We have two middle-aged women and a pair of adolescents of an age most people in this world are doing full-time work in the fields. There's not a scrap of evidence any of them are incapable of packing and unpacking every second day.

Don't any of you ever go trekking, for example? Or have you all lapsed into senility already?

Some suggestions for Lainfiesta:
- you've partly brought all this on yourself by repeating this "crazy" nonsense a couple of times. Your pilgrimage isn't crazy. It's just Foderistically Incorrect. You'll get far better advice by just asking questions, and not making judgements about yourself this lot'll make anyway

- Get on and book the hotels. You're travelling at close to peak travel time, and your plans include some of Europe's busiest small towns (like Lourdes)

- Follow Dukey's advice on train planning

- think seriously about dropping Milan

- think equally seriously about the Compostela to Fatima journey. As far as I can see, there's only one daytime possibility, and that involves a seven-minute connection at Redondela de Galicia. Seven minutes is usually ample in small towns, and they usually hold trains if connections are running late. But if anything goes wrong you might be stranded. Think about staying in Porto (about 2.5 hrs north of Fatima by relatively frequent train), going on to Fatima the following day and possibly flying to Italy from Porto (it has flights to Bergamo, near Milan)

- Have you checked these rail connections? Some - like Lourdes to Burgos - strike me without going onto www.bahn.de as possibly surprisingly time-consuming.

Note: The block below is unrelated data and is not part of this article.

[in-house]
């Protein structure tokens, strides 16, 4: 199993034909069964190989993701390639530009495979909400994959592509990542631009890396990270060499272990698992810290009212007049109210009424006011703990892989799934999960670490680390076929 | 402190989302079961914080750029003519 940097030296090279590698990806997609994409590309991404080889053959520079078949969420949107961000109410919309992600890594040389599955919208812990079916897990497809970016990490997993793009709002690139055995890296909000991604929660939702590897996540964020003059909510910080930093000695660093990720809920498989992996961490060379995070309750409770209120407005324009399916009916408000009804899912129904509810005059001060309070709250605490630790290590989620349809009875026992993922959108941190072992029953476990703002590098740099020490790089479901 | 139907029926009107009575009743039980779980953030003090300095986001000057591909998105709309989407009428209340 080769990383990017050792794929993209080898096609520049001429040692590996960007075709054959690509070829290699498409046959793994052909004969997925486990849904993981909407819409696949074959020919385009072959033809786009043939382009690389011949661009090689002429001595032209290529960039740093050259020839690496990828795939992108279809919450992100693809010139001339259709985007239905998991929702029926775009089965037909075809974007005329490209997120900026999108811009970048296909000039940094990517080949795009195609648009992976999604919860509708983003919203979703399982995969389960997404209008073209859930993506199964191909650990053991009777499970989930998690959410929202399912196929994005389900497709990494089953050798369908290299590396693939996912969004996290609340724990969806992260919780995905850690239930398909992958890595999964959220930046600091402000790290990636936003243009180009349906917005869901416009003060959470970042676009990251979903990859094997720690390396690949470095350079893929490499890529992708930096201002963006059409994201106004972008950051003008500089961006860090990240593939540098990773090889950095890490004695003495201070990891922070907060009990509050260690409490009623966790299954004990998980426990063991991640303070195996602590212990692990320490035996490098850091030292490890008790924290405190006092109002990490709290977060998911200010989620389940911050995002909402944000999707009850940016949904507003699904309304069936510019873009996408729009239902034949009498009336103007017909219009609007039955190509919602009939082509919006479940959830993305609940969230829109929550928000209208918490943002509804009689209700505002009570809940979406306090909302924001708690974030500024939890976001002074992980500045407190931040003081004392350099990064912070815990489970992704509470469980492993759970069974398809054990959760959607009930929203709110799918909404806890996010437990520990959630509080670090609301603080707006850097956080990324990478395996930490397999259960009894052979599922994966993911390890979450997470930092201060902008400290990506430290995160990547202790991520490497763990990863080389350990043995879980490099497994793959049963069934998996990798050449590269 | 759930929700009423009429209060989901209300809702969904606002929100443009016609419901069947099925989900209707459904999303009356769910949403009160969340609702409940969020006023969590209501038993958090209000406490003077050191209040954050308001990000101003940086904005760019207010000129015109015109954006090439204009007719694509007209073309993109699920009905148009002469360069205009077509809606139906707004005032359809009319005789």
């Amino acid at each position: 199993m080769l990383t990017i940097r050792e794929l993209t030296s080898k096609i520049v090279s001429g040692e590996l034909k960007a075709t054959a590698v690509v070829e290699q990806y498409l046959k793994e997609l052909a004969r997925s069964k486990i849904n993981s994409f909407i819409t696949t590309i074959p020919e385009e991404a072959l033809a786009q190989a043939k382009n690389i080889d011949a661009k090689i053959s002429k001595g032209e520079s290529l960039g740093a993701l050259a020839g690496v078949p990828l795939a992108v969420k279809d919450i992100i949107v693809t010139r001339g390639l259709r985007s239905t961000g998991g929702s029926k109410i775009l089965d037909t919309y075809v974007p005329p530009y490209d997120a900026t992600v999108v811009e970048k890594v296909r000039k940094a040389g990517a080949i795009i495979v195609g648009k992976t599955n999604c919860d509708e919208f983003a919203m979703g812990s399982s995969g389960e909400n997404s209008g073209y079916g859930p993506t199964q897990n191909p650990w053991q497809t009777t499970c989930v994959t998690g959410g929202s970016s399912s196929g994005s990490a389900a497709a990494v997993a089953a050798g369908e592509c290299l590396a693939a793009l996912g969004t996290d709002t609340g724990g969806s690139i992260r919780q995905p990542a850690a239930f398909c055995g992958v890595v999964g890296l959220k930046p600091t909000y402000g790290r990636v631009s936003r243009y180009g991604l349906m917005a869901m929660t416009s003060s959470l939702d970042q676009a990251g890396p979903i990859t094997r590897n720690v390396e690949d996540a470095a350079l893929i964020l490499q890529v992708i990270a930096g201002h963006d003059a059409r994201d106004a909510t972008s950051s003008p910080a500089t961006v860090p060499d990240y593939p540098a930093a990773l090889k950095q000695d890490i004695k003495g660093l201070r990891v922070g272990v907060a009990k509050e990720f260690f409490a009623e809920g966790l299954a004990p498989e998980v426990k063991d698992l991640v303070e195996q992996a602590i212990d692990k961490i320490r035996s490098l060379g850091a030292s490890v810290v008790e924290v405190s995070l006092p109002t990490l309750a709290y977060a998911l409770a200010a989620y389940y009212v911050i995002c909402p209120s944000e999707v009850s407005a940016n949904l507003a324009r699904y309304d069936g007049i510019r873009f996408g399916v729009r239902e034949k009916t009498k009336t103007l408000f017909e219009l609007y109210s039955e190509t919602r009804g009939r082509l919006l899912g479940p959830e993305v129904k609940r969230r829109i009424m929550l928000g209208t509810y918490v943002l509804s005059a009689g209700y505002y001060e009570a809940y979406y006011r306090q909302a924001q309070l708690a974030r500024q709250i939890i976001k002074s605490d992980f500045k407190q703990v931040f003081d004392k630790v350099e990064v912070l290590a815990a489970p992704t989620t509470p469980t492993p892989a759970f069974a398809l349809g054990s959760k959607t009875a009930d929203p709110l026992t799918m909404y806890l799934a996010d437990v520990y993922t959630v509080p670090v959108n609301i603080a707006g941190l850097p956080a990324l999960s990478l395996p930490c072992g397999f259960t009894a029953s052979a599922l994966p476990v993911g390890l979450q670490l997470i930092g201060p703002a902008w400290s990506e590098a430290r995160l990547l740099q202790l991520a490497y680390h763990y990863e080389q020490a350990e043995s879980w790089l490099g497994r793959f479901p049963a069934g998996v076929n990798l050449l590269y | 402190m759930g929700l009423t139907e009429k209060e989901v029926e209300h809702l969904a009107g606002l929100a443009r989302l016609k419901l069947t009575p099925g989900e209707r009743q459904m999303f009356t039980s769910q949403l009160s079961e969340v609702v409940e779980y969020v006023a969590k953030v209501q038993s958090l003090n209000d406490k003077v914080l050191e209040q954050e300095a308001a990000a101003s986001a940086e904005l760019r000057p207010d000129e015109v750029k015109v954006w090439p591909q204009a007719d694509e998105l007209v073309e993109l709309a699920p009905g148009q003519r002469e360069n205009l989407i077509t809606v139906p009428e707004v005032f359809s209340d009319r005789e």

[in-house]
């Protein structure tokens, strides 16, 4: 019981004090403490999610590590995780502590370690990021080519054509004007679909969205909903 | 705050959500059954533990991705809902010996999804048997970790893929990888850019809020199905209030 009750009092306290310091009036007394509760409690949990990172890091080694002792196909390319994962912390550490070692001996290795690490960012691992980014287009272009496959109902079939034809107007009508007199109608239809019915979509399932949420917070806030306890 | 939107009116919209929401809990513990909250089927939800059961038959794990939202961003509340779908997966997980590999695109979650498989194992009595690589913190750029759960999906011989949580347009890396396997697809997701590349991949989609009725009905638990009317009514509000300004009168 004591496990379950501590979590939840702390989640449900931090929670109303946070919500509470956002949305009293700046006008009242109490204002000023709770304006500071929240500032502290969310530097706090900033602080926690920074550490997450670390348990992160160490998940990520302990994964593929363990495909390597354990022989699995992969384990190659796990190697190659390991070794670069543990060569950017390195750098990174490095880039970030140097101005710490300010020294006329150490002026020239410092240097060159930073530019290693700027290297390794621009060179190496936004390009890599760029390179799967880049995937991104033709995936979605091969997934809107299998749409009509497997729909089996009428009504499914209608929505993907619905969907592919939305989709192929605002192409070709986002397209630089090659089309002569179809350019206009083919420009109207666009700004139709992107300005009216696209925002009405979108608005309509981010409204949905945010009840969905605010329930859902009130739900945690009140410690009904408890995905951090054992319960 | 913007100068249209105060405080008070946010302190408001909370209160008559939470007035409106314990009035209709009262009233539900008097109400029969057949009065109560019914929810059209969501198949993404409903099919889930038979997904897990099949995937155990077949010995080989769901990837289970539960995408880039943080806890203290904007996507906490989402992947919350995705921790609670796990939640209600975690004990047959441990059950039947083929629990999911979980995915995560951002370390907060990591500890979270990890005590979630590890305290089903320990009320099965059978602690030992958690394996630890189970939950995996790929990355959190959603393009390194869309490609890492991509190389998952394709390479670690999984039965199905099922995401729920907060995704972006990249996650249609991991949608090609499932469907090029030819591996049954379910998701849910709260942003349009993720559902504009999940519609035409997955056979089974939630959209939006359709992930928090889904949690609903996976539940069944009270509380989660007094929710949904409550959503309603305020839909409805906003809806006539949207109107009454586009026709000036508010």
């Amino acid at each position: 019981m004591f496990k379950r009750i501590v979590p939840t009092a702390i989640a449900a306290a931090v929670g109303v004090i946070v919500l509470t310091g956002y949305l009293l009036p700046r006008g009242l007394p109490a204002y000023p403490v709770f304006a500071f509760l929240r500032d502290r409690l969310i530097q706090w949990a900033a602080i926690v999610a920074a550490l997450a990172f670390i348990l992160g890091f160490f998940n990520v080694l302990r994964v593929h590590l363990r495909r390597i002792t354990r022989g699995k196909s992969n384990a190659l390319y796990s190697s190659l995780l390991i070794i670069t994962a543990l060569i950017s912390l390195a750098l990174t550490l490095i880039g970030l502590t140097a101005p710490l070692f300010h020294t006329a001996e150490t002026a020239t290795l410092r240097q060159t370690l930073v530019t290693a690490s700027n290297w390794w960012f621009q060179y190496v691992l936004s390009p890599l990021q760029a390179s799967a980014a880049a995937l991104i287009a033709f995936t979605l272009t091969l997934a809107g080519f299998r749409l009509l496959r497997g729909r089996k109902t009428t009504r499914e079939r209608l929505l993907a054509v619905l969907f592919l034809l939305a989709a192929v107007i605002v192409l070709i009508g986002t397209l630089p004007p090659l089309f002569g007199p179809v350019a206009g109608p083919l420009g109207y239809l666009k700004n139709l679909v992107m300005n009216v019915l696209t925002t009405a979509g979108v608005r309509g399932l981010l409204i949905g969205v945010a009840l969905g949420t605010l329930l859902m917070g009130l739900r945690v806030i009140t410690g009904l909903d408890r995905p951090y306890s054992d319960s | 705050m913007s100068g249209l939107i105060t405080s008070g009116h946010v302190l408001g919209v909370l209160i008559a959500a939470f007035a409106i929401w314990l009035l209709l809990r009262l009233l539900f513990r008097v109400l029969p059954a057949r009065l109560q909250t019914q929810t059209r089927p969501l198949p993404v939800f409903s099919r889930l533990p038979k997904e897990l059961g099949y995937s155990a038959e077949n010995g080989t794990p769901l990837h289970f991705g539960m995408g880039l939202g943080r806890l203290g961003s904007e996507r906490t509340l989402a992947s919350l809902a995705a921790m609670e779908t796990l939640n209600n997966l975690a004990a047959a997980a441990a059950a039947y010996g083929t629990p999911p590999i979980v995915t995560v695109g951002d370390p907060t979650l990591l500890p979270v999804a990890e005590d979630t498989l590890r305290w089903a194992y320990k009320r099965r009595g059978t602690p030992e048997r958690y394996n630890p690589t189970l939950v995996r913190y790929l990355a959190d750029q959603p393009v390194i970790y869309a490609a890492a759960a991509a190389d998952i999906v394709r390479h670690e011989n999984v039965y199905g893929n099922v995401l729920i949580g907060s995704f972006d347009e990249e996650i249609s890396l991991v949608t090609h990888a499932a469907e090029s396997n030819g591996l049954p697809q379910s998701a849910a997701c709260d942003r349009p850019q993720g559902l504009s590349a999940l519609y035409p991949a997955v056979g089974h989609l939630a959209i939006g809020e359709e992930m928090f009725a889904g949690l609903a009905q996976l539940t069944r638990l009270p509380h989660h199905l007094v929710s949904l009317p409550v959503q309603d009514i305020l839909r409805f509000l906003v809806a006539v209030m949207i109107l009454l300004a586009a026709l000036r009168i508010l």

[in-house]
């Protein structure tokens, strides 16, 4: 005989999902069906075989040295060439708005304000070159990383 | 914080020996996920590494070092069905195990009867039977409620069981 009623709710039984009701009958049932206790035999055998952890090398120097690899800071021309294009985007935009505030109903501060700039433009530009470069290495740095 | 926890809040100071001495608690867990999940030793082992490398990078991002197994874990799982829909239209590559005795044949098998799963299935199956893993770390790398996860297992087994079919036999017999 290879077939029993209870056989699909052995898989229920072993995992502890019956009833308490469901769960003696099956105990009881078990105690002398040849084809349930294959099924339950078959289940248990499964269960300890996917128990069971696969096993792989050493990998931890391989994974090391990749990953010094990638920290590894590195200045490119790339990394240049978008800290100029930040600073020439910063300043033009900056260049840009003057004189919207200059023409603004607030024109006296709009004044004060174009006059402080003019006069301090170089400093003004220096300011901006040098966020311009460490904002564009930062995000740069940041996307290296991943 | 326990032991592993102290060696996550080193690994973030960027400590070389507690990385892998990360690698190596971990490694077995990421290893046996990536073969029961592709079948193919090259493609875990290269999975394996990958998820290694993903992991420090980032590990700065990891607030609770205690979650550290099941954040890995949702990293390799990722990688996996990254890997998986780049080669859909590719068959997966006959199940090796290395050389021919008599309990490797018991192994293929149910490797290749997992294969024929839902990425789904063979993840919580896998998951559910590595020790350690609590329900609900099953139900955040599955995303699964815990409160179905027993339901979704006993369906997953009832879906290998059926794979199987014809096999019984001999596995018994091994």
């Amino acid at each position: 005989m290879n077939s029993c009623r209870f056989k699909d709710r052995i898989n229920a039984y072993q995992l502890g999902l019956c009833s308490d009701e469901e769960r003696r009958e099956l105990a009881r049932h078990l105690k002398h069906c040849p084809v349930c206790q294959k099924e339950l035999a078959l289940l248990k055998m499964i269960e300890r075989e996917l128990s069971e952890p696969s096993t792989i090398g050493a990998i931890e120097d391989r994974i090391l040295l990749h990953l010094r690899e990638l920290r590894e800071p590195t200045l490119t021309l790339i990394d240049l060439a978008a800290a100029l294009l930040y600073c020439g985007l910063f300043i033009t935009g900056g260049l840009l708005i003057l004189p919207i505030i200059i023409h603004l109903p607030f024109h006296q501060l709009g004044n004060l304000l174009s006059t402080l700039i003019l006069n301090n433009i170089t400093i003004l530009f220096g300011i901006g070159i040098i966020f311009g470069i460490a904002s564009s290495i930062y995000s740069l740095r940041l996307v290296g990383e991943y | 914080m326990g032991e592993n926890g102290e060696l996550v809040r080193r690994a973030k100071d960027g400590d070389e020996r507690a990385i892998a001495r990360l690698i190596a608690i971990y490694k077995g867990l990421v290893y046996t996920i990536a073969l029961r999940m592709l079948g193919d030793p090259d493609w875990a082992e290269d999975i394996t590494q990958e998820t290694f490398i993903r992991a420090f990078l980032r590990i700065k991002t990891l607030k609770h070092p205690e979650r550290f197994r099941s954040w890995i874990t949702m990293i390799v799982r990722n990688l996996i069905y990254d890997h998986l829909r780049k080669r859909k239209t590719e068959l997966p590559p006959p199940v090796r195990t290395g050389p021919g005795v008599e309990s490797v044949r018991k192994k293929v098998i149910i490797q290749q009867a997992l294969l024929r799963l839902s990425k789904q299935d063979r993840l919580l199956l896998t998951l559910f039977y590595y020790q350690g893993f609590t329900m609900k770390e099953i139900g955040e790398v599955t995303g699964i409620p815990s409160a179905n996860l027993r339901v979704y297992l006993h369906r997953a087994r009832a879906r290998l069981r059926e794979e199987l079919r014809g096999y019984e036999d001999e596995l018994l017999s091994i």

- For Mass in London: St Ethelreda'a in Ely Place.

- Get back at this lot by adding Walsingham while you're in Britain. (And get a copy of the Book of Margery Kempe. She lived reasonably near Walsingham and got attacked a lot for wanting to go on pilgrimages too. Visit Ely at the same time, where St Ethelreda came from) And Oxford: a centre for pilgrimage centuries before the intellectuals moved in and lowered the tone.
flanneruk is offline  
Jun 16th, 2007, 05:12 AM
  #25  
 
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Based on what you said about your promise to visit Santiago de Compostela and Fatima and the flights you have booked, I would change the trip by skipping Lourdes and spending more time in Paris and going to Rome only in Italy.

I do agree with the many other people who think your original itinerary involves moving around too much.

If you are not going to Lourdes you could re-think the Santiago route, making fewer overnight stops. It is a long trip however you do it. I know there are TGV routes Paris to Bordeaux and Bayonne. The train routes from France to Santiago de compostela look pretty complicated and Orviedo is really out of the way unless I am missing something

In Paris be sure to visit the Tour St. Jacques where pilgrims set out for Santiago in the Middle Ages. compared to them, you will have an easy trip!
Vttraveler is online now  
Jun 16th, 2007, 05:44 AM
  #26  
 
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If it isn't part of the compulsory stops you could cut out France altogether and fly from Amsterdam to Santiago de Compostela. Berlin Air fly direct there. That would give you a bit more breathing space, and a chance to really stop and appreciate Santiago and Fatima. They only fly on Sundays I believe so you would then leave Amsterdam on 7/1.
hetismij is offline  
Jun 16th, 2007, 05:53 AM
  #27  
 
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Seems like a big waste of time & $$$ to me unless you love flying & riding trains.
SAnParis is offline  
Jun 16th, 2007, 06:59 AM
  #28  
 
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Given that you are committed to this itinerary (comments kept to self),